Campus & Community

John U. Monro portrait is unveiled at PBH

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Minority recruitment pioneer is remembered

The Harvard Foundation for Intercultural and Race Relations has unveiled a ninth portrait in its Minority Portraiture Project.

The latest honoree on canvas is John U. Monro, former dean of Harvard College. Monro’s portrait, painted by Stephen Coit ’71, was unveiled last week (Oct. 16) in Phillips Brooks House.

John Usher Monro was born in 1912 in North Andover, Mass. He attended Phillips Academy on scholarship while working as a part-time grocery delivery boy. He attended Harvard, also on a scholarship, receiving an A.B. degree in 1934. After graduation, Monro worked in the Harvard News Office, and later joined the U.S. Navy. He later developed a program for college-bound veterans and became director of financial aid at Harvard. He was the founder and first chairman of the College Scholarship Service, through which colleges share financial data on student applicants for aid.

Monro also spearheaded a nationwide effort to recruit talented poor and minority students who might otherwise never aspire to college. He made the point that if colleges could make an effort to seek out and support gifted athletes, they could surely do the same for students who were intellectually gifted.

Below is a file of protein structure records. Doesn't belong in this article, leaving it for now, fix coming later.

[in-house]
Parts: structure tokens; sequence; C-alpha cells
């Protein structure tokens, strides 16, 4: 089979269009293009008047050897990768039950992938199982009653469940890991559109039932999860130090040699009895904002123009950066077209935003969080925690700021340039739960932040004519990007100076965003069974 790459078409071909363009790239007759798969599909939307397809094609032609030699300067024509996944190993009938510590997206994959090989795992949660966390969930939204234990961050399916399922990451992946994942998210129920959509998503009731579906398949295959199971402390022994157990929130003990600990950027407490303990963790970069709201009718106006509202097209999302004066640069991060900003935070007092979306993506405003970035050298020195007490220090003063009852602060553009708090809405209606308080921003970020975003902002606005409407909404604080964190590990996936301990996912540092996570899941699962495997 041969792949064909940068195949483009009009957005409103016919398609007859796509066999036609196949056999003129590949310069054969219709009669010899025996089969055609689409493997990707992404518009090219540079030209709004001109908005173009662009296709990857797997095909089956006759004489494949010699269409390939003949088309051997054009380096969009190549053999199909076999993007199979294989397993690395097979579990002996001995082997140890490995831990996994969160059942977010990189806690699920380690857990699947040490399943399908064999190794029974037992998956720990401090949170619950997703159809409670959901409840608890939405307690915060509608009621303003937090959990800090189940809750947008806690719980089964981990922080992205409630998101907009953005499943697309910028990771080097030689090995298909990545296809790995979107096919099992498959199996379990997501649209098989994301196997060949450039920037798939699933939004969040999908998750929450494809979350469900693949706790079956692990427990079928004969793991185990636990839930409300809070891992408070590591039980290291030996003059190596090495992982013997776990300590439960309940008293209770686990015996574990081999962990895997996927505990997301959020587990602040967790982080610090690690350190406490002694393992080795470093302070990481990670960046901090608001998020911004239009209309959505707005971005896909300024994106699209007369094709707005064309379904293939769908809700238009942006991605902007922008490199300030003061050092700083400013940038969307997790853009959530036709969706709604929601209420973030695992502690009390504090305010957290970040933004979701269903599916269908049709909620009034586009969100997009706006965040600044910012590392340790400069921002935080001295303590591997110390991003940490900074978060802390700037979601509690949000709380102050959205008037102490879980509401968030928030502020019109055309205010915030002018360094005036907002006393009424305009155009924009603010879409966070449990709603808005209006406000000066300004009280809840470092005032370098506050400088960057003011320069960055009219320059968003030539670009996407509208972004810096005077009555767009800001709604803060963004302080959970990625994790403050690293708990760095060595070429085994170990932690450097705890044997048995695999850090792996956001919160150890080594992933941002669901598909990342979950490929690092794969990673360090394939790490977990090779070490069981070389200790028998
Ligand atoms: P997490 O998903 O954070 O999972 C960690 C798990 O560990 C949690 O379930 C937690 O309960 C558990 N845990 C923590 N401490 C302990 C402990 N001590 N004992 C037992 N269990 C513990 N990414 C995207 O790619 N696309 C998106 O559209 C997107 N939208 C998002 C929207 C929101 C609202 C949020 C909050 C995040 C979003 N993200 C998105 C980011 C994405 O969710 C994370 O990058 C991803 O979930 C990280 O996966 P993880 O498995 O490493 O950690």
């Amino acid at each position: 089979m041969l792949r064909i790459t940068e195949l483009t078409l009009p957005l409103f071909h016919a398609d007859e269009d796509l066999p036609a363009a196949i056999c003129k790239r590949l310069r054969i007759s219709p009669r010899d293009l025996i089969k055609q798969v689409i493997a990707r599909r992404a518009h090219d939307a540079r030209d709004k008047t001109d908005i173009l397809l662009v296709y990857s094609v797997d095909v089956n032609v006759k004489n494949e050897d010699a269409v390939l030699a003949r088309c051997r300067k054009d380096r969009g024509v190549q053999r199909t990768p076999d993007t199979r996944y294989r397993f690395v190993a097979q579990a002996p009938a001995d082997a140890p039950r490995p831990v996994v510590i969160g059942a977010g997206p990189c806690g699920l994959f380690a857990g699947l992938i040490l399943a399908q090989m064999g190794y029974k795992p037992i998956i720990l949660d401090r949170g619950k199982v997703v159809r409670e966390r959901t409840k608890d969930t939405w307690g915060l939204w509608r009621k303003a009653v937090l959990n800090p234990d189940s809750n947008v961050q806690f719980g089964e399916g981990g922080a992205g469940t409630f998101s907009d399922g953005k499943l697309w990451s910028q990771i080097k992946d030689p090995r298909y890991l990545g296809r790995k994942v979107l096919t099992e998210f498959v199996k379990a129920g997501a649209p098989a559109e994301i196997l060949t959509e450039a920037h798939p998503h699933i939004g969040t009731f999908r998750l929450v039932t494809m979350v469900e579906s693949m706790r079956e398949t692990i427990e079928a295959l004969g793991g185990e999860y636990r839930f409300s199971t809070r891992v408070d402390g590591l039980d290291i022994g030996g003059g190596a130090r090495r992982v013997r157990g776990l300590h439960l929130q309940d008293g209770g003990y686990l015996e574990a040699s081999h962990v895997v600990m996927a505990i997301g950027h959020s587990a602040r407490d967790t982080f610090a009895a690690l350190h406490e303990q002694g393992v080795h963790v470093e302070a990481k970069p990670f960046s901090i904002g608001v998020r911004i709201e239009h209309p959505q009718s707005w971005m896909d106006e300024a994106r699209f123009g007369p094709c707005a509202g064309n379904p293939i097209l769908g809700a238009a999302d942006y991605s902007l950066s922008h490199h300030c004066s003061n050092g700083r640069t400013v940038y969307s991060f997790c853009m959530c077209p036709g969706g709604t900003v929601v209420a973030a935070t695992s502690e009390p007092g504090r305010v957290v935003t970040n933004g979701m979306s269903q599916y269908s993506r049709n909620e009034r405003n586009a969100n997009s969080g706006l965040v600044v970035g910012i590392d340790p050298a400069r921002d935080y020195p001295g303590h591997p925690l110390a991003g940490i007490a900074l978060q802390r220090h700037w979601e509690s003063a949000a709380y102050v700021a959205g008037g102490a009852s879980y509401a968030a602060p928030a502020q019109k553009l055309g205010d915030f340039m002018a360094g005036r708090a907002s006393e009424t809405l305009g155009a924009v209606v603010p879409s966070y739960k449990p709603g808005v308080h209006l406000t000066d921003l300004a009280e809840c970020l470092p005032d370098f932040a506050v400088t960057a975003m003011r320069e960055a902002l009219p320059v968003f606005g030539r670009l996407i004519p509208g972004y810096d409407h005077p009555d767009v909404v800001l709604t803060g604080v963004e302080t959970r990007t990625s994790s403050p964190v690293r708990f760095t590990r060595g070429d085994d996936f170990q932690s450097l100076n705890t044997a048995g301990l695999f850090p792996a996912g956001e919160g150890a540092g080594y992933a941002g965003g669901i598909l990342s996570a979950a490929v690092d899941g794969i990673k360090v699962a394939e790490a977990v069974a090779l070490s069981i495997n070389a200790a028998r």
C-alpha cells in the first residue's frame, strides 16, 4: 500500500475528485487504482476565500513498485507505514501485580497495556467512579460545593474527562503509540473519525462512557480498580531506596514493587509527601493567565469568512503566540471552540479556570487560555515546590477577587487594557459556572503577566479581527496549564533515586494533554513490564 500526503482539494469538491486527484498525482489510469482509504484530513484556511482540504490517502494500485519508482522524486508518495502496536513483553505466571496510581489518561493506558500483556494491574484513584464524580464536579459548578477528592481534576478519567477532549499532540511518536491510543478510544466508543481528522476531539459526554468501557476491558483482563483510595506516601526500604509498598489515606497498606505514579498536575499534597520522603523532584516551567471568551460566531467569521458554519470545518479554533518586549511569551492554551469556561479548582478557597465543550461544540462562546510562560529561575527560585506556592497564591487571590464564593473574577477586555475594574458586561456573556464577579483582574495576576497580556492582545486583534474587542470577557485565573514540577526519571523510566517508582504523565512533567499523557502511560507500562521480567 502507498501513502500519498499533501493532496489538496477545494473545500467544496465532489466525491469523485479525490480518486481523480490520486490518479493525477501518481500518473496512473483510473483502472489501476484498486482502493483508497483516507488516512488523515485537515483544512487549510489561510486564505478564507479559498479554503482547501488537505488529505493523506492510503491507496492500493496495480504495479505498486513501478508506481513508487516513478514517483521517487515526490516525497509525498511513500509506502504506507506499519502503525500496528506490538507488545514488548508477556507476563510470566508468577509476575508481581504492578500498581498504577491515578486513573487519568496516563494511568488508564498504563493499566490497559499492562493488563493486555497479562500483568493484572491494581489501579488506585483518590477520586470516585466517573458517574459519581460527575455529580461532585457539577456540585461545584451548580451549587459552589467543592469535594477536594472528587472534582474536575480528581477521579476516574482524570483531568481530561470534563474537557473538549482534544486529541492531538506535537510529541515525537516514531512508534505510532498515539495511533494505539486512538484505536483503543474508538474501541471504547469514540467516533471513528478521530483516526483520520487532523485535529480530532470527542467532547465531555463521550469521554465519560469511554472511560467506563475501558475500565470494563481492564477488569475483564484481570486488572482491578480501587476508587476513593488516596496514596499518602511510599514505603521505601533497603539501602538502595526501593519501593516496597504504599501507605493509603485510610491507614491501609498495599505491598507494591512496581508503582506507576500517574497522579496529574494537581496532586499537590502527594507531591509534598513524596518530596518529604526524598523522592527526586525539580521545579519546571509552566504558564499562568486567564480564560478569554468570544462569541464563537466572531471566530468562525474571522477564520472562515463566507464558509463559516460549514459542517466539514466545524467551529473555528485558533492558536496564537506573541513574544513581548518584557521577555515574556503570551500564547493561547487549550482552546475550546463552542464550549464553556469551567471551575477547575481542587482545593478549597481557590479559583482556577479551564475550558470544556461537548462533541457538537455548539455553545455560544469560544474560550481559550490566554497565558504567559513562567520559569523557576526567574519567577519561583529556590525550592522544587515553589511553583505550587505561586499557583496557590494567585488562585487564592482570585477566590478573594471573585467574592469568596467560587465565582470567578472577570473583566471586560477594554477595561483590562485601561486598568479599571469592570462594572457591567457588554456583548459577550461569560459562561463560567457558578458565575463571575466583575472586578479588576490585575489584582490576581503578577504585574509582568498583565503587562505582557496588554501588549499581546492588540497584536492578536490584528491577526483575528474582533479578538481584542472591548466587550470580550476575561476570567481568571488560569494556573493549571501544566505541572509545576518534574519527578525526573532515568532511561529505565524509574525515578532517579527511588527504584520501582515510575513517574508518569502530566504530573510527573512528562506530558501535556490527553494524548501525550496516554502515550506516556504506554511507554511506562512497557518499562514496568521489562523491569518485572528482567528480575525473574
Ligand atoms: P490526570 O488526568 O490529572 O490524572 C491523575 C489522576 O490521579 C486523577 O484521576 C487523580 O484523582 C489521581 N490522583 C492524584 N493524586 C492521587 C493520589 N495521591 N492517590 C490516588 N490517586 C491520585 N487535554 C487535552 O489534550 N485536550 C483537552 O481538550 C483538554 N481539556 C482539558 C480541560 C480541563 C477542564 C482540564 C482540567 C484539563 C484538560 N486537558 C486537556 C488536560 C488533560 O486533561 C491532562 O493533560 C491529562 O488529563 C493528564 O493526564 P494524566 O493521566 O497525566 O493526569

Because of his convictions and support for civil rights, he left Harvard in 1967 to become a teacher and administrator at the all-black Miles College in Alabama, where he remained for 30 years before transferring to Tougaloo College, an all-black college in Mississippi. At age 80, he was voted the best teacher at Tougaloo College. Munro died in 2002.

“It was with great honor and pride that I commissioned the portrait of John Usher Monro, a distinguished educator who dedicated much of his adult life to making educational opportunity available to Americans of different ethnic groups and classes,” said S. Allen Counter, director of the Harvard Foundation. “John Monro is my hero, and I am certain that I express the sentiments of many African Americans and others when I say, ‘Thank you, John, for your invaluable contributions to advancing education among the disadvantaged and underprivileged of our nation. Your service has been exemplary.’”